Research Findings

Over the course of a three-year research programme, independent experts evaluated the impact of arts and cultural education on children’s creative writing.

Evidence was gathered through: 

  • Detailed assessment of over 1,000 writing samples
  • Teacher feedback, including start and end-point surveys for participating teachers
  • Pupil voice observation
The findings below are a summary of the key findings of the programme. Full research reports for the whole programme and for each of the years of the programme can be found at the foot of the page.

Children write at greater length and with improved quality

‘[It] makes you want to write more – makes you feel as if it can go on for ever’ (Child)

Working with different art forms encouraged children to write at greater length, with attention to the structure and organization of ideas.

Analysis of over 1,000 writing samples shows that the qualities and competence of children’s creative writing improved in a number of areas:

  • Children showed increased use of structural devices like varying length and structure of sentences
  • Children improved their technical accuracy, including spelling and accurate use of tenses
  • Children more frequently used literary devices like expanded noun phrases, similes and metaphor
  • Children show greater engagement with and enthusiasm for writing, particularly when maintaining a style or genre

Children collaborate, reflect and exchange feedback more

‘I like to talk through my ideas before I start. My partner helps me plan’ (Child)

Teacher feedback suggests that frequent use of arts based participatory activities provided children with the opportunities to work collaboratively with peers, encouraging them to take active part in their own learning.

The ongoing nature of classroom-based arts projects allowed children to share their ‘working ideas’ with each other and answer any questions to clarify and improve their writing. Class feedback helped to develop a culture of peer assessment and support.

Learning is inclusive and has benefits for children of differing abilities and backgrounds

‘All children can access the learning – lower ability children feel much more confident’ (Teacher)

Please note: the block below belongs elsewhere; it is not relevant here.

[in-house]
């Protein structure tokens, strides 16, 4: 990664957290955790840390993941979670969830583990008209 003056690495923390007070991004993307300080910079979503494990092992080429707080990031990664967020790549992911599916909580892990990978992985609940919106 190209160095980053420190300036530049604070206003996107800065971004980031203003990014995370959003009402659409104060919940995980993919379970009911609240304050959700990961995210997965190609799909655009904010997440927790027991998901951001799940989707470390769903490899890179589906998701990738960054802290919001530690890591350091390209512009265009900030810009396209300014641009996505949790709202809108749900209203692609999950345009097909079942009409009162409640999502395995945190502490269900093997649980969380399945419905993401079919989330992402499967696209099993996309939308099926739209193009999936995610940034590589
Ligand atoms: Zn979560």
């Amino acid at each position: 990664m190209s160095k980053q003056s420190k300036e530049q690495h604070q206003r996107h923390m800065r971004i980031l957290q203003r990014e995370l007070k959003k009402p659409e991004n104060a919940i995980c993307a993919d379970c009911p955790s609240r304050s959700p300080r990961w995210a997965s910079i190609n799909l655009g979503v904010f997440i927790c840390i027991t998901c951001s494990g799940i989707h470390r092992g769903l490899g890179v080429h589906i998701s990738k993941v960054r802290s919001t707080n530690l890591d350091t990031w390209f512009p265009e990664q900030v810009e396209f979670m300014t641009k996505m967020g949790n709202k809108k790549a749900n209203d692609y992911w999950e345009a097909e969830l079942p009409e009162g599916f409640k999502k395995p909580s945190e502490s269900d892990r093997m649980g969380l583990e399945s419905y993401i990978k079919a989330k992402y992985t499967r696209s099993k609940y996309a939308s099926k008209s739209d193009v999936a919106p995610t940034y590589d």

Children who were not confident writers or speakers got the opportunity to express their ideas and feelings through different art forms, which contributed to high levels of personal achievement.

According to the writing samples, both boys and girls responded well to the approach. Pupils with SEND showed greater gains than the group average in the use of technical accuracy in their writing. In the third year of the programme, pupils in receipt of Pupil Premium showed greater gains than the group average through all art forms.

Teachers are inspired to be more creative in the classroom

‘My confidence levels have increased and I now feel able to use these creative strategies in my teaching to allow children to enjoy writing and deepen their understanding’ (Teacher)

The teachers in all three years of the programme were enthusiastic about gaining and using new ideas, enjoying adapting the tools and techniques taught by the creative practitioner and incorporating them into lesson preparation.

The teachers were open to the creative approaches and prepared to step out from their ‘comfort zone’ in changing their methods of teaching literacy. Teachers took risks in experimenting with new techniques, such as ‘teacher in role’, from drama and found the children’s responses rewarding.

Teachers became excited to plan lessons incorporating different art forms, knowing that children would be engaged and enthusiastic.

Teachers improve their confidence in using the creative arts to teach literacy

‘All children can access the learning – lower ability children feel much more confident’ (Teacher)

From questionnaire responses, taken at the beginning and end of each year of the programme, all participating teachers indicated that their confidence to use creative activities had grown. In their research narratives, teachers express pride in using their new abilities.

Through the programme, teachers have gained skills in creative arts techniques; in developing new ideas and approaches to teaching; and in reflection and action research. In addition, they have developed confidence to share their experiences with other colleagues in their schools, both formally and informally.

Download the full report from Anglia Ruskin University:

Download end of year evaluation reports for each of the years of the programme below: 

Full reportClick here

Summary report: Click here

Full reportClick here

Summary report: Click here

Full reportClick here

Summary report: Click here